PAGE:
Alarming, timely, gorgeous, and open-ended, allowing readers the time to think for themselves.


How tidy can a forest become and remain a forest?

Pete, a badger, is intense and intent on neatening his forest—no holds barred. “He tidied the flowers by checking each patch, / and snipping off any that didn’t quite match.” He grooms a dubious fox (using, hilariously, a hedgehog as a brush); he sweeps, scours, and vacuums; he brushes birds’ beaks with toothbrushes. When autumn leaves swirl down, he bags them and stands atop the mountain of newly filled black plastic trash bags. A quick uprooting of every tree and a flood drop readers suddenly into a new visual world. Gone is the friendly vibe; gone are autumnal oranges and greens; gone is any background white space. In gray rain and murky brown mud, Pete’s sharp black-and-white face and his red mop and bucket stand out, alien in the watery landscape. Still, Pete won’t yield to nature. While excessive tidying isn’t exactly industrialization or climate change, Pete’s result—a concrete wasteland—invokes both. The rhyming verse regularly changes structure, reflecting the uncertainty of this environment. Artistic virtuoso Gravett wields her pencils, watercolors, and wax crayons (and a nifty, layered cover die cut) to create detail that’s tender and sharp, with backgrounds both lush and quirky. This is an exploration of innocence, loss, the surrender of control, and—thankfully—the option of changing direction before it’s too late.

Alarming, timely, gorgeous, and open-ended, allowing readers the time to think for themselves. (Picture book. 4-8)

Pub Date: March 21, 2017

ISBN: 978-1-4814-8019-2

Page Count: 40

Publisher: Simon & Schuster

Review Posted Online: Dec. 21, 2016

Kirkus Reviews Issue: Jan. 15, 2017

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Hee haw.

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The print version of a knee-slapping cumulative ditty.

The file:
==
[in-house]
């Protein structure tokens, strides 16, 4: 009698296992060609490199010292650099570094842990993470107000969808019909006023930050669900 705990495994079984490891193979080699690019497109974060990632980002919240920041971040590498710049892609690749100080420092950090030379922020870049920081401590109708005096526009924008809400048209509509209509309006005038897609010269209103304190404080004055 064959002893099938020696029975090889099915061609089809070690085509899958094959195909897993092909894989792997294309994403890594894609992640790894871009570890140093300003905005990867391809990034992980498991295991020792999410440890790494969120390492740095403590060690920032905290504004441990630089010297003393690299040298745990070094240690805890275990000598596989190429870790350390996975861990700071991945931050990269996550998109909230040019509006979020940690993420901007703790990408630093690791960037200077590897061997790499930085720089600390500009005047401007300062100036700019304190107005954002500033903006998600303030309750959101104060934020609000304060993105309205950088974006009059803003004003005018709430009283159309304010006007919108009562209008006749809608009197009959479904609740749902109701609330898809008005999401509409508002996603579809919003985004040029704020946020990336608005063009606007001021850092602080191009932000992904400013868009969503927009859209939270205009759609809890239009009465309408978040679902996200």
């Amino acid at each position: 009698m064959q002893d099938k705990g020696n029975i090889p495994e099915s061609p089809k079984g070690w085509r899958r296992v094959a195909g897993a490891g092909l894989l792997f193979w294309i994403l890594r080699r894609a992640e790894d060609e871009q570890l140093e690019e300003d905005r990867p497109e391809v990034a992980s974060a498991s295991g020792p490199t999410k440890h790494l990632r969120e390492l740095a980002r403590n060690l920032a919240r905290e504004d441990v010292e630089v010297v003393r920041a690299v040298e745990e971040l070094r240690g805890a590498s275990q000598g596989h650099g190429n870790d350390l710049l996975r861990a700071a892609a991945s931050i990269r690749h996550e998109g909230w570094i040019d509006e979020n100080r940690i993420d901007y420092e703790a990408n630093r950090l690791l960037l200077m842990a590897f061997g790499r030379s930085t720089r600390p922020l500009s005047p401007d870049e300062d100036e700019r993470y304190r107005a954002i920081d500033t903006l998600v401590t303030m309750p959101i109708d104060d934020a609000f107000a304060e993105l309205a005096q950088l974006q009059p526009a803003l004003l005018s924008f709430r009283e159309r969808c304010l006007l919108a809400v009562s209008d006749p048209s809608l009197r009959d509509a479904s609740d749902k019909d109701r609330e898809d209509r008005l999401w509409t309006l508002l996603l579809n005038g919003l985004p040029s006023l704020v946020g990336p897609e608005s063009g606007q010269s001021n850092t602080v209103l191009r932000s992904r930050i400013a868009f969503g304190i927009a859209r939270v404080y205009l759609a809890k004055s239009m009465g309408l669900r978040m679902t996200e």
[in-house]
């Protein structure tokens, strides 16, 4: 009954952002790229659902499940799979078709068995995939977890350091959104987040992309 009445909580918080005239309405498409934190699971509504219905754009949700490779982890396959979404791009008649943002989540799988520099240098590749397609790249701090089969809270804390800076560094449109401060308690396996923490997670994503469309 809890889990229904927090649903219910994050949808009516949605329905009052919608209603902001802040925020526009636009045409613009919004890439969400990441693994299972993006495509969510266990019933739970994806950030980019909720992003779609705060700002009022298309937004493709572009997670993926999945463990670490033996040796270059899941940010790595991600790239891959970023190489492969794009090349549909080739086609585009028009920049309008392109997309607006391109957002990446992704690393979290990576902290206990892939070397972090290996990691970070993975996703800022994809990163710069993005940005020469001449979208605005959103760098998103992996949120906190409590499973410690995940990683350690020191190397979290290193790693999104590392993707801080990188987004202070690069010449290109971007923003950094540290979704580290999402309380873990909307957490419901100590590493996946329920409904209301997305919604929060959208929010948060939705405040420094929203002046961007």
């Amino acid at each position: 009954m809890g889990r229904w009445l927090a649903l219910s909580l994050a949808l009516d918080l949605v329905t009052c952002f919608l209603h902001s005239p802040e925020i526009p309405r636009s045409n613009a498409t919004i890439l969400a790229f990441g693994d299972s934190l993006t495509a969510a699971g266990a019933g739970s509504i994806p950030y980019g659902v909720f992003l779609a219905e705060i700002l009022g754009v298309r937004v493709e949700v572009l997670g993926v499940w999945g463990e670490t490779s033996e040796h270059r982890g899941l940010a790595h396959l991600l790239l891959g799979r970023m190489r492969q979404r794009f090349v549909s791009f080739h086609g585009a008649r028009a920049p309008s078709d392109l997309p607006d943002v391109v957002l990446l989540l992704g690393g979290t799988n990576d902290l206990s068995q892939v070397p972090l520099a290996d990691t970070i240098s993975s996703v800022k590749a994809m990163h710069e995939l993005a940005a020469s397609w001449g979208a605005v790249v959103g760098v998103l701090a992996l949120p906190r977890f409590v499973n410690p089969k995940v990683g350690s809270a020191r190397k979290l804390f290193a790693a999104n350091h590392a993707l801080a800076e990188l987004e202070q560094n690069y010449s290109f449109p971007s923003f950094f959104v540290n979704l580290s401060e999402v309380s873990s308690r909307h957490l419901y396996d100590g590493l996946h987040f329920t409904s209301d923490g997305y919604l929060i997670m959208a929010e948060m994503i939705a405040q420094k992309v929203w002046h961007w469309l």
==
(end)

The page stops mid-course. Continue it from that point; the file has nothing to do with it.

In the song, Smith meets a donkey on the road. It is three-legged, and so a “wonky donkey” that, on further examination, has but one eye and so is a “winky wonky donkey” with a taste for country music and therefore a “honky-tonky winky wonky donkey,” and so on to a final characterization as a “spunky hanky-panky cranky stinky-dinky lanky honky-tonky winky wonky donkey.” A free musical recording (of this version, anyway—the author’s website hints at an adults-only version of the song) is available from the publisher and elsewhere online. Even though the book has no included soundtrack, the sly, high-spirited, eye patch–sporting donkey that grins, winks, farts, and clumps its way through the song on a prosthetic metal hoof in Cowley’s informal watercolors supplies comical visual flourishes for the silly wordplay. Look for ready guffaws from young audiences, whether read or sung, though those attuned to disability stereotypes may find themselves wincing instead or as well.

Hee haw. (Picture book. 5-7)

Pub Date: May 1, 2010

ISBN: 978-0-545-26124-1

Page Count: 26

Publisher: Scholastic

Review Posted Online: Dec. 29, 2018

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Earnest and silly by turns, it doesn’t quite capture the attention or the imagination, although surely its heart is in the...


Rhymed couplets convey the story of a girl who likes to build things but is shy about it. Neither the poetry nor Rosie’s projects always work well.

Rosie picks up trash and oddments where she finds them, stashing them in her attic room to work on at night. Once, she made a hat for her favorite zookeeper uncle to keep pythons away, and he laughed so hard that she never made anything publicly again. But when her great-great-aunt Rose comes to visit and reminds Rosie of her own past building airplanes, she expresses her regret that she still has not had the chance to fly. Great-great-aunt Rose is visibly modeled on Rosie the Riveter, the iconic, red-bandanna–wearing poster woman from World War II. Rosie decides to build a flying machine and does so (it’s a heli-o-cheese-copter), but it fails. She’s just about to swear off making stuff forever when Aunt Rose congratulates her on her failure; now she can go on to try again. Rosie wears her hair swooped over one eye (just like great-great-aunt Rose), and other figures have exaggerated hairdos, tiny feet and elongated or greatly rounded bodies. The detritus of Rosie’s collections is fascinating, from broken dolls and stuffed animals to nails, tools, pencils, old lamps and possibly an erector set. And cheddar-cheese spray.

Earnest and silly by turns, it doesn’t quite capture the attention or the imagination, although surely its heart is in the right place. (historical note) (Picture book. 5-7)

Pub Date: Sept. 3, 2013

ISBN: 978-1-4197-0845-9

Page Count: 32

Publisher: Abrams

Review Posted Online: July 17, 2013

Kirkus Reviews Issue: Aug. 1, 2013

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